How to show that $a_n$ : integer $a_{n+1}=\frac{1+a_na_{n-1}}{a_{n-2}}(n\geq3), a_1=a_2=a_3=1$

I would appreciate if somebody could help me with the following problem:

Q: How to show that $a_n$ : integer

$$a_{n+1}=\frac{1+a_na_{n-1}}{a_{n-2}}(n\geq3), a_1=a_2=a_3=1$$

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Prove that $a_n = 4a_{n-2} – a_{n-4}$.

Since the question Prove that $a_{n+1}a_{n-2}-a_{n}a_{n-1}=1$ is always an integer is now (correctly) marked as a duplicate, I’ll post my answer here:

Write the relations for $n$ (given) and $n-1$; subtract and see if you can say anything about the periodicity of the sequence $b_n = (a_{n+1}+a_{n-1})/a_n$. Then conclude that $a_{n+1} = a_nb_n – a_{n-1}$ is indeed an integer.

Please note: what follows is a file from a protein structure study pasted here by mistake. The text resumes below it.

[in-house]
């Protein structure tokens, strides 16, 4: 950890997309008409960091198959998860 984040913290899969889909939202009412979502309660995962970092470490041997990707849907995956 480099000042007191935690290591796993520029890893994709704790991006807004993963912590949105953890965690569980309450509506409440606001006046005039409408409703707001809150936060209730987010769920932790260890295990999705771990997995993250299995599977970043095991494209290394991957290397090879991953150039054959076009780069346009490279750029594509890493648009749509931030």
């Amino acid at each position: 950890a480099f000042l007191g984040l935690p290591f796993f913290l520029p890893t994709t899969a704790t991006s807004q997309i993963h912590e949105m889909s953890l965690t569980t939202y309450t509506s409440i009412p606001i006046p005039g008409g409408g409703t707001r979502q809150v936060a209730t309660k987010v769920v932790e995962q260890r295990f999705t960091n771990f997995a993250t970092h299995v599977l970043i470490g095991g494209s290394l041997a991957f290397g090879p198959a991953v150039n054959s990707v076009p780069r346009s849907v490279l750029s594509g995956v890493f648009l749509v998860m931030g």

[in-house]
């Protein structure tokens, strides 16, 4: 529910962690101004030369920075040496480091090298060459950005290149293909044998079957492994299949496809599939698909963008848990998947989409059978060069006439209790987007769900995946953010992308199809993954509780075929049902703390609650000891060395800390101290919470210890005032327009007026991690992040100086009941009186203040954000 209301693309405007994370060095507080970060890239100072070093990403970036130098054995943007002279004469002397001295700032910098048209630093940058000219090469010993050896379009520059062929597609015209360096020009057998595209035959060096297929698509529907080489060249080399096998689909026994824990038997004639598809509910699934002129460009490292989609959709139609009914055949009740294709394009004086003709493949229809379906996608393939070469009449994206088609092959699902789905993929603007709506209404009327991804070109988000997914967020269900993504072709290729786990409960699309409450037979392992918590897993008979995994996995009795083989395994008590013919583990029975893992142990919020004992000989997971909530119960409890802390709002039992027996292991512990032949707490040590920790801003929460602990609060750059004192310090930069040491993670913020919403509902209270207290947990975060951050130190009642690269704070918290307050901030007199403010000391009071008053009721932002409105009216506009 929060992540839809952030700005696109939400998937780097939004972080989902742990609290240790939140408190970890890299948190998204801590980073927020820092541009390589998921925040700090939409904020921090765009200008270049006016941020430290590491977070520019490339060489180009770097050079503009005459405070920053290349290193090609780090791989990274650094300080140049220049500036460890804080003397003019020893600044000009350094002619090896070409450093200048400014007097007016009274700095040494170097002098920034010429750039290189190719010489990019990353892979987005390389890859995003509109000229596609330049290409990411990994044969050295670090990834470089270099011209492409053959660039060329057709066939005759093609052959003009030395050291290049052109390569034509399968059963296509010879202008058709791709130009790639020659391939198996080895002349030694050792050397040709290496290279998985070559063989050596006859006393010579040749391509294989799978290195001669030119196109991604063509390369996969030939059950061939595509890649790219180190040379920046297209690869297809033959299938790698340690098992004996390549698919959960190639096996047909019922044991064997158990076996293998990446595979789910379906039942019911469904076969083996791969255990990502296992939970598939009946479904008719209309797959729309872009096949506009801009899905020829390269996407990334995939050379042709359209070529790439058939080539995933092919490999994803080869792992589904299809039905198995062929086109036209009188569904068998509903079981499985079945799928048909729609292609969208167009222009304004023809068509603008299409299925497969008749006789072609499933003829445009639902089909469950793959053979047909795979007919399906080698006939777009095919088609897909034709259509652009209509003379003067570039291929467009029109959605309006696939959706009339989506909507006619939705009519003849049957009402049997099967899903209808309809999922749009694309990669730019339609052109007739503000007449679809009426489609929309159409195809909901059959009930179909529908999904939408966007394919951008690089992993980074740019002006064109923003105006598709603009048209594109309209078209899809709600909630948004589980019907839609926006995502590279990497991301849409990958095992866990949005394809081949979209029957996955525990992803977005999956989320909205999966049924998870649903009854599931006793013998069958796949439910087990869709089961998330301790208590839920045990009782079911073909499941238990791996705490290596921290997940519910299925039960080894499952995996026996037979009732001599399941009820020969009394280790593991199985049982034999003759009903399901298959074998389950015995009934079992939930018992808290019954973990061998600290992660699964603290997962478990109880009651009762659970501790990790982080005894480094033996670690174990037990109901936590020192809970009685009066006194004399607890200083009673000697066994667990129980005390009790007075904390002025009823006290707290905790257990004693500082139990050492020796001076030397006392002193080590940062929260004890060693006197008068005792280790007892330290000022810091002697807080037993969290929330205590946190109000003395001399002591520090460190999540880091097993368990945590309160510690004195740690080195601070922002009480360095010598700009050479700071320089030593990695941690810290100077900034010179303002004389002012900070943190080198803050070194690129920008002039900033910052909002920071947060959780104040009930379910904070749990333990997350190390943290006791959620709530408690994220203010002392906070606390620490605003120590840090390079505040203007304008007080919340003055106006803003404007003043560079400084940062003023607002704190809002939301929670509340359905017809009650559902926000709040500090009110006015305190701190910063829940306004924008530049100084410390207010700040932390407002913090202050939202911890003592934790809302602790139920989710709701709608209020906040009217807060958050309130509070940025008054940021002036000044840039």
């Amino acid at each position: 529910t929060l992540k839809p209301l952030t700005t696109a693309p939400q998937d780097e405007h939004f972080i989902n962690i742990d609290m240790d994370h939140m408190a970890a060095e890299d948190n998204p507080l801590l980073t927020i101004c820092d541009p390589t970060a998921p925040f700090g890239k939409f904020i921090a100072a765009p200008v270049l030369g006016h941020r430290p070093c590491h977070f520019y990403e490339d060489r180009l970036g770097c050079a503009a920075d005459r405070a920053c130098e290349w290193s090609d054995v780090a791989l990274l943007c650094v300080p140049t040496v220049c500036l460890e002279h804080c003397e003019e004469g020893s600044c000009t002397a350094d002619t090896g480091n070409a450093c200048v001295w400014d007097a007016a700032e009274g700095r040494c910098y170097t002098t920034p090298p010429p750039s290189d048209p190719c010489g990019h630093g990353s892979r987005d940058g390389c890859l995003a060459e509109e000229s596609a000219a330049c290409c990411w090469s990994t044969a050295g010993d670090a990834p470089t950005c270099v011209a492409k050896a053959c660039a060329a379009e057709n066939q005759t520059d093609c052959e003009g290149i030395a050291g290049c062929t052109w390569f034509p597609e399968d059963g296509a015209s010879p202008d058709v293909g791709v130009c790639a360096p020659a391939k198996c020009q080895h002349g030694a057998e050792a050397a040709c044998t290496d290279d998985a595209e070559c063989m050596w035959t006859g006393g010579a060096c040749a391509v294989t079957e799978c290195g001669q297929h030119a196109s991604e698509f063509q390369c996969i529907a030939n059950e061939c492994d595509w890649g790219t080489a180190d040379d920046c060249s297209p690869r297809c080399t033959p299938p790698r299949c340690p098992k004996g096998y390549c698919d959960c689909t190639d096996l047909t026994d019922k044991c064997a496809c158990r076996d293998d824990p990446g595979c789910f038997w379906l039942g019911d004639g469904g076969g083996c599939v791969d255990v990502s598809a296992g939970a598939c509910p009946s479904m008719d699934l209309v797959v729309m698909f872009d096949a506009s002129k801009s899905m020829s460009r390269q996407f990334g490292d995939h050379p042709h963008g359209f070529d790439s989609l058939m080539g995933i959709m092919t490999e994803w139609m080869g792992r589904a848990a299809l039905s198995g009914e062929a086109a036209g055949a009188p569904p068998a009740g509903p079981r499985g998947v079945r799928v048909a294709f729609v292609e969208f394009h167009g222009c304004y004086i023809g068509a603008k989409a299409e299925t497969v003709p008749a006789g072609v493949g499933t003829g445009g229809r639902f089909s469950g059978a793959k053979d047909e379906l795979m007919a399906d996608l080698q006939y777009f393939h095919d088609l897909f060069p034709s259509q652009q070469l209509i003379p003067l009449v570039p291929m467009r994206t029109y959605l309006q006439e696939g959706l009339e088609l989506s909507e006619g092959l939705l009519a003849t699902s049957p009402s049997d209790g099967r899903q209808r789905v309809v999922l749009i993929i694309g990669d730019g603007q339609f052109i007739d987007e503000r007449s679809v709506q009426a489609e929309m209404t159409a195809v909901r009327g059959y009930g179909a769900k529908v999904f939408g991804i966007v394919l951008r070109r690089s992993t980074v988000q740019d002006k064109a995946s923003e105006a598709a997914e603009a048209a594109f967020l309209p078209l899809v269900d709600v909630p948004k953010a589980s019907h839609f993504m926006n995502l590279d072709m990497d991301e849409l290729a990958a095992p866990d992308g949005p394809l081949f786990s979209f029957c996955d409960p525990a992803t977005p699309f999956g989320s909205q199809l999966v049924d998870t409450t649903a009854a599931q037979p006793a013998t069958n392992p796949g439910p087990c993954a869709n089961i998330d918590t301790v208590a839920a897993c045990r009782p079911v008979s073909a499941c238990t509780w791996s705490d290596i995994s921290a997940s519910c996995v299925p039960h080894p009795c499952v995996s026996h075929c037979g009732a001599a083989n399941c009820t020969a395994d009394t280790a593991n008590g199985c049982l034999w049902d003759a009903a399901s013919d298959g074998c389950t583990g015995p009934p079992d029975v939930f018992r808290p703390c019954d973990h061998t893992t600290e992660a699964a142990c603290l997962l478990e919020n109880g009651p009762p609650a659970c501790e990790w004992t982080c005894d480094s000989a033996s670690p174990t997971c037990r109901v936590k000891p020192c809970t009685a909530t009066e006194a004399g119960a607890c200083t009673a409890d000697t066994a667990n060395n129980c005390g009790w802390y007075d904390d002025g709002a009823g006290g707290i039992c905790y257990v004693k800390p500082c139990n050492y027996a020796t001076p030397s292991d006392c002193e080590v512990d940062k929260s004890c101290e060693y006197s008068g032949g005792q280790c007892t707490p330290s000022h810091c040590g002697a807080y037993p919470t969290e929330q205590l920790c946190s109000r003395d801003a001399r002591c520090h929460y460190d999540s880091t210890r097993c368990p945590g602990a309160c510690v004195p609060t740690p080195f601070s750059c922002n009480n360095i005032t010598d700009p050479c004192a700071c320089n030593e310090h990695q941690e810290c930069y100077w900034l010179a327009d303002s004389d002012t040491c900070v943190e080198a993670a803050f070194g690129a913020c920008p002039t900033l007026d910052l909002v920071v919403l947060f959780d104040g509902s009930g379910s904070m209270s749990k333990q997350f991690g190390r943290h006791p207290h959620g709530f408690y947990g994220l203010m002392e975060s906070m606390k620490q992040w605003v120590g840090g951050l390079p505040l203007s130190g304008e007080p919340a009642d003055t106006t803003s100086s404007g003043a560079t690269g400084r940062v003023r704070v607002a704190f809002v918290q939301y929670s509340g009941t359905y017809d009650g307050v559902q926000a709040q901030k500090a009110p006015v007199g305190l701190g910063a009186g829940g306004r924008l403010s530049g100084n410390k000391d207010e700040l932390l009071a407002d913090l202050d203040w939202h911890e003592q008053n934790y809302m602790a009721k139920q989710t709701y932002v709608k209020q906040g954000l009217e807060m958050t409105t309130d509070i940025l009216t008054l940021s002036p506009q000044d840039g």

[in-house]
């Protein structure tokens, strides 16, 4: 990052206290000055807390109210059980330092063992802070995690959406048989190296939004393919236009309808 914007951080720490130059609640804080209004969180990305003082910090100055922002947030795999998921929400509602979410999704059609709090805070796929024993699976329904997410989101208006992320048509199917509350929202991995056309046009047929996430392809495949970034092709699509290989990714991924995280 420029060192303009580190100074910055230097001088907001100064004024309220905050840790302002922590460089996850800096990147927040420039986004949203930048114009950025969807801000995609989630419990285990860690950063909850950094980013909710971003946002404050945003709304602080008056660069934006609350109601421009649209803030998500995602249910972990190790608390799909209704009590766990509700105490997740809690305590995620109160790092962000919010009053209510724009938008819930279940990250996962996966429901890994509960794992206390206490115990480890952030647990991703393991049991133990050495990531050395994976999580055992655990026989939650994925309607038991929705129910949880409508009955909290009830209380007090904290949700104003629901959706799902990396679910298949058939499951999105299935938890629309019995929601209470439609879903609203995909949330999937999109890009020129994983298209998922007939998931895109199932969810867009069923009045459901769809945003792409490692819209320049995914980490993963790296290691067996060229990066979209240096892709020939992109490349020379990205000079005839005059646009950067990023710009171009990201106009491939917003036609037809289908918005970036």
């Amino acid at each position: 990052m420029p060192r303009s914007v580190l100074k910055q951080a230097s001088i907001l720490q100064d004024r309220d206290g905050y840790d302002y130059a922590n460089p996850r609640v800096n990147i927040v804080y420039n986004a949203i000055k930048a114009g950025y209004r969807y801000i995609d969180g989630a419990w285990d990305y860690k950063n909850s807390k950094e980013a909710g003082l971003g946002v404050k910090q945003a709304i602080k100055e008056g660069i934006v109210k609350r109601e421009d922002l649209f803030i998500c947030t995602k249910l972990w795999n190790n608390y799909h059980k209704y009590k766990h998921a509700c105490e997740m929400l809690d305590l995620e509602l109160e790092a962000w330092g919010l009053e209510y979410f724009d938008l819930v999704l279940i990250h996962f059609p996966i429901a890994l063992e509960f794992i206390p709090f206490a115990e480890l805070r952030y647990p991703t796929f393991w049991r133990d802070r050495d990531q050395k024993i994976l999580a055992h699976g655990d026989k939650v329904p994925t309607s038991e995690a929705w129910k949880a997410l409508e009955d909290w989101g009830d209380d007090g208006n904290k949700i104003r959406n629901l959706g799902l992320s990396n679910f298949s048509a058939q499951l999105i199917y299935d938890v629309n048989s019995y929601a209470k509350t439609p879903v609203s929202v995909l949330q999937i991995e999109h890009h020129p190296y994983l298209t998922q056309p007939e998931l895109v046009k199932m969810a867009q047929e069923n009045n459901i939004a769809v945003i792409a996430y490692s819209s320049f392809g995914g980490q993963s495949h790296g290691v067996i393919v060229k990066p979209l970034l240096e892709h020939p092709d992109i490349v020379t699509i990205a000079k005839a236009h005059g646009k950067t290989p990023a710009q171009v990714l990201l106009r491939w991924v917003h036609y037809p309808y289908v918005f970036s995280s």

With an extra bit of work you can get $a_n = 4a_{n-2} – a_{n-4}$, as mentioned in another answer. While that would allow you to find the formula for the general term of the sequence (not pretty … ), you don’t need to get there in order to prove that $a_n$ is always an integer.